Northern Nigerian ethnic groups have very different and fascinating traditional ways of life and doing business. But one thing that most of them seem to have in common is their flair for hand-embroidery.
From the Hausa to the Nupe, anything that can be machine-embroidered could be hand-embroidered, and with even more intricacy and beauty. These include the Babban Riga, traditional caps, and Shadda. Whether the material be silk or cotton, these embroiders have the skill to weave them into patterns on robes and Kaftans and even household objects.
The designs and stitches used in Babban Riga include chain stitch, buttonhole stitch, and rosette buttonhole stitch. In Bida, Niger State, they are done by young boys as young 15.
“I started learning it when I was 14,” Hassan, 18, told Folio Nigeria. “But I left the environment a year later and I haven’t been practicing ever since. My friends are now professionals.”
Most of these embroiders are found in Zaria, Kaduna State.
Tailors who sew Kaftans and Babban Riga do their part with the sewing and then contract or collaborate with hand embroiders to design patterns on them.
Up until 1970, only men practiced this art. But eventually, women began to participate as a result of the high demand and limited supply. They would get the sewn Babban Riga and Kaftan from tailors, embroider them, and then deliver them to the tailors who then sell and give them their percentage.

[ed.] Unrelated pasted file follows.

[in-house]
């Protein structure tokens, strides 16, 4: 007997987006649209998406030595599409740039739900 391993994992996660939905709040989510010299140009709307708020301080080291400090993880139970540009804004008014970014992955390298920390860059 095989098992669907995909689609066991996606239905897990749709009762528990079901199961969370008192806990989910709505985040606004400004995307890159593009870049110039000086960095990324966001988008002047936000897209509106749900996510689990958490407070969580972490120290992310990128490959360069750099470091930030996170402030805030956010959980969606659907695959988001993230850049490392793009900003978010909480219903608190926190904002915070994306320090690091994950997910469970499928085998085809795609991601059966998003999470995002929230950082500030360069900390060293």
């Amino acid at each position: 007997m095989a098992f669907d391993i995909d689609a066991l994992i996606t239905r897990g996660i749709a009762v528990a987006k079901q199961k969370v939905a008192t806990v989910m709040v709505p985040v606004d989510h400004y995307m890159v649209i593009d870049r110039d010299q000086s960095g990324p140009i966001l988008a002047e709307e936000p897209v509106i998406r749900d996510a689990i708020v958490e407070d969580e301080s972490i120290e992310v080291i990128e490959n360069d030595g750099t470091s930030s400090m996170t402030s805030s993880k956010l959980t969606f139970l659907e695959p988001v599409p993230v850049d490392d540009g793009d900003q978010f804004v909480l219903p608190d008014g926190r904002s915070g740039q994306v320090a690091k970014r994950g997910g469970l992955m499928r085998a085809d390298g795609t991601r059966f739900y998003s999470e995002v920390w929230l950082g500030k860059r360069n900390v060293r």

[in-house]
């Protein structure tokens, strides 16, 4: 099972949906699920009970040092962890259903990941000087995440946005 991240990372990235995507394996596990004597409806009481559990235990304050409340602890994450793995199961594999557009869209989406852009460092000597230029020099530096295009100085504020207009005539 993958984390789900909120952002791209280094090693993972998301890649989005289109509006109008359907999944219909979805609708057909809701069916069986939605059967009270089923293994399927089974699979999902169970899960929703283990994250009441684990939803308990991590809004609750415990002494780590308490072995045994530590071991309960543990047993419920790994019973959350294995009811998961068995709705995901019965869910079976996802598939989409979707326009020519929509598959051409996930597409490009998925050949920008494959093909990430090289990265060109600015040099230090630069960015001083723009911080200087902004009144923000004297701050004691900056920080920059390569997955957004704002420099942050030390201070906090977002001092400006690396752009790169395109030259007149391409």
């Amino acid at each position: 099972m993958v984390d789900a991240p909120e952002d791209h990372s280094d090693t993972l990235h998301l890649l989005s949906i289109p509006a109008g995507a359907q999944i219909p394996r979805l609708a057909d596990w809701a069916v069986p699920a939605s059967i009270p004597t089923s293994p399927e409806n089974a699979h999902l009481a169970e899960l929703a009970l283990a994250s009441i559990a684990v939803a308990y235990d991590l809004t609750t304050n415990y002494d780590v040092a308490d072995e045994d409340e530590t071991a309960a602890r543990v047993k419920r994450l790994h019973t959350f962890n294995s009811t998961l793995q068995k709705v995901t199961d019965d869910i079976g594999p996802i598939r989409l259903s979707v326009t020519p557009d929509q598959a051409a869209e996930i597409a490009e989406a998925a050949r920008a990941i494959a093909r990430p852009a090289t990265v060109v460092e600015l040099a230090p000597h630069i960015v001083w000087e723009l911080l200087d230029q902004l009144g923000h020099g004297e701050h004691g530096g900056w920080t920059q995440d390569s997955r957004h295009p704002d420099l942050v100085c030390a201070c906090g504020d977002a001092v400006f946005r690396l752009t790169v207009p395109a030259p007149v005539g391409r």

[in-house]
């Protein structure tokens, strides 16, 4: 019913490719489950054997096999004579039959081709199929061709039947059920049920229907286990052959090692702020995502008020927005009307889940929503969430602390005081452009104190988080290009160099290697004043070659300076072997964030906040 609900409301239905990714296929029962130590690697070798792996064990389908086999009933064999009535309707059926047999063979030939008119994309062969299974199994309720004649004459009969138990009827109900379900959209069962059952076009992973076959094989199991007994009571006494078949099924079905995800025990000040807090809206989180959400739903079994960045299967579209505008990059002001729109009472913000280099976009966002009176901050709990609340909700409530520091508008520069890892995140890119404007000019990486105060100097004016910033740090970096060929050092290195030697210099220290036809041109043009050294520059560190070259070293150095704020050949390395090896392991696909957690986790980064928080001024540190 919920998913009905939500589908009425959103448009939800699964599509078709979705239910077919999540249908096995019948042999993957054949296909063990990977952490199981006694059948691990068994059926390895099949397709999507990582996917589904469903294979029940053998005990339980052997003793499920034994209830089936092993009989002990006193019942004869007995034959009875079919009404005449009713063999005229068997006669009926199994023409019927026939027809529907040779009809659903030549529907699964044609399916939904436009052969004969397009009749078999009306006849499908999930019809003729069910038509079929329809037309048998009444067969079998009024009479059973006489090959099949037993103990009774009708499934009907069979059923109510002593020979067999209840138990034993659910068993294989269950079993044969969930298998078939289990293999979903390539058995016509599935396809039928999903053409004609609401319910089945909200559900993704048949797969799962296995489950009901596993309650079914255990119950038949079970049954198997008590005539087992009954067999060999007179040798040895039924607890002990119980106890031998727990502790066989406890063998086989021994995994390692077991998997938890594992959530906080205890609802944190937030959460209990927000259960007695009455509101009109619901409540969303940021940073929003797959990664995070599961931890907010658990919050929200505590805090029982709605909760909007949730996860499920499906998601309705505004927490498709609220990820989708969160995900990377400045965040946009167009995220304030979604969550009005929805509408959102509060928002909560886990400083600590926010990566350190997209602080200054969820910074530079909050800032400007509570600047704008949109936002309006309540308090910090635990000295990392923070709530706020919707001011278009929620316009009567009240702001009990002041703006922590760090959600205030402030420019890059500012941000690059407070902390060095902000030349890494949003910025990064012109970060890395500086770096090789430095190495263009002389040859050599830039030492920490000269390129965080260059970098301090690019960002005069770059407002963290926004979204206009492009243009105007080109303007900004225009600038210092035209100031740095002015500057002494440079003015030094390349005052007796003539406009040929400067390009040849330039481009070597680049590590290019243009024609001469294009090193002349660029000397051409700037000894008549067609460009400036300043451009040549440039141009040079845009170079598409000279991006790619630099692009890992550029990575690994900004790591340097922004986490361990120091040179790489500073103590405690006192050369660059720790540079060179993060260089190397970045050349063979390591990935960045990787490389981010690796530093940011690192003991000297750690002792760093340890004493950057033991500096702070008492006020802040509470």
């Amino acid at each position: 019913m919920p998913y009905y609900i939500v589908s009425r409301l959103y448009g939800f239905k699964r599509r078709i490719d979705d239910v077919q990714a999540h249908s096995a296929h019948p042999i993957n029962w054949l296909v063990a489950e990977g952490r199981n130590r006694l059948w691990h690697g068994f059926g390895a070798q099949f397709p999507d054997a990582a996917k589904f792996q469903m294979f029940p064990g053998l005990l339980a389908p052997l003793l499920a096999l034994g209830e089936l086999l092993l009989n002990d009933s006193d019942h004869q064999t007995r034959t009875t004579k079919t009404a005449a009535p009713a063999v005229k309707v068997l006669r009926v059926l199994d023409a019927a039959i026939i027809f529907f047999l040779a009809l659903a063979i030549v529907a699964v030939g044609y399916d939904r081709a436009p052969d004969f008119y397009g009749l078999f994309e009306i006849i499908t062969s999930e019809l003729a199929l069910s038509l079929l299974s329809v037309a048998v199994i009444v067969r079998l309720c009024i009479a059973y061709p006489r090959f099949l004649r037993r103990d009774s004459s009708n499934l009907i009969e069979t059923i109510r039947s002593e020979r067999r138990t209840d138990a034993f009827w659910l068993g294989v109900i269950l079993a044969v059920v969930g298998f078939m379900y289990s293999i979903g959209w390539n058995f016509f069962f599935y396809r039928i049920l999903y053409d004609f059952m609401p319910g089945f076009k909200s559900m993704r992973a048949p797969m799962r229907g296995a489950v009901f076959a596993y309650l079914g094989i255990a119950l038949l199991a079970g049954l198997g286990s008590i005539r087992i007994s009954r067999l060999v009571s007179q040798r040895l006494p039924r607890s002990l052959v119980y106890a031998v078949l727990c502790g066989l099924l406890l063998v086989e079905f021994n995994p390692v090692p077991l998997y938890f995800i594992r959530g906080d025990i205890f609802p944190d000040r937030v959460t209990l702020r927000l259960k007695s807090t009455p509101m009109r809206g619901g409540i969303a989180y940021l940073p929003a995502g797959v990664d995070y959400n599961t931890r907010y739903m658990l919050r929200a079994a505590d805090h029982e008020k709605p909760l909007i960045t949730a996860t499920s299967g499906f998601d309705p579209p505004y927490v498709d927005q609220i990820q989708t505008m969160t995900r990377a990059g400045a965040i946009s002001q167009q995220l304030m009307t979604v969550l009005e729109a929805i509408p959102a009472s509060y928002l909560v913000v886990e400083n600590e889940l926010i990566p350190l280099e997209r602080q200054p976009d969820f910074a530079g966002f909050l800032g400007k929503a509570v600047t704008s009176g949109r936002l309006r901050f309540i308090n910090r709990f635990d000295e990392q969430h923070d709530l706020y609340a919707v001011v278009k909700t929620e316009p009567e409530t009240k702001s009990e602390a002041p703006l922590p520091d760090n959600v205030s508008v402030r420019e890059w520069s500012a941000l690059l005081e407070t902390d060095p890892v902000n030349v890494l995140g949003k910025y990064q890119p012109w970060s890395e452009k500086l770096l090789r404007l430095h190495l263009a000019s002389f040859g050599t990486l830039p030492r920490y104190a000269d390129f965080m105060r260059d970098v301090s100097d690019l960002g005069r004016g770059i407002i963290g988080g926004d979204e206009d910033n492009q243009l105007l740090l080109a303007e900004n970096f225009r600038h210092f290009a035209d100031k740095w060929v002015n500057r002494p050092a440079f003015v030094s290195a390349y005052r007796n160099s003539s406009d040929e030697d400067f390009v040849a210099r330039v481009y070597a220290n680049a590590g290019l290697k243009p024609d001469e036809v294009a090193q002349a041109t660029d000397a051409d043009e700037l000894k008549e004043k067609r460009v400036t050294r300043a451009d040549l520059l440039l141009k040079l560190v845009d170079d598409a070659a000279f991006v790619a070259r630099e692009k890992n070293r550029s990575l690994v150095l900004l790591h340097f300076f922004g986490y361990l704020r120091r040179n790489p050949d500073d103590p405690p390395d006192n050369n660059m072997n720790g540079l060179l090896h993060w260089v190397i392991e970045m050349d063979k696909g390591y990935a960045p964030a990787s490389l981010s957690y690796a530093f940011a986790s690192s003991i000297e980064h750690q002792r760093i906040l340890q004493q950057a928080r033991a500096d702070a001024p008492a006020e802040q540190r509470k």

Several support groups and programs have sprung up for practitioners of this art, to provide them with materials and resources. The Queen Amina Embroidery, for example, was formed as far back as 1994 in Zaria, and is made up of women. The group, according to historical accounts, only consisted of about 15 embroiders initially. But now this number has been increasing. They have exhibited their work all over the world, from Mexico to the USA.
According to Bala, an embroider based in Bida, Niger State, embroidering a cap or Babban Riga can take from three days to a week, depending on the complexity of the patterns being sewn.
“Unless I willingly want to waste time on it,” he said.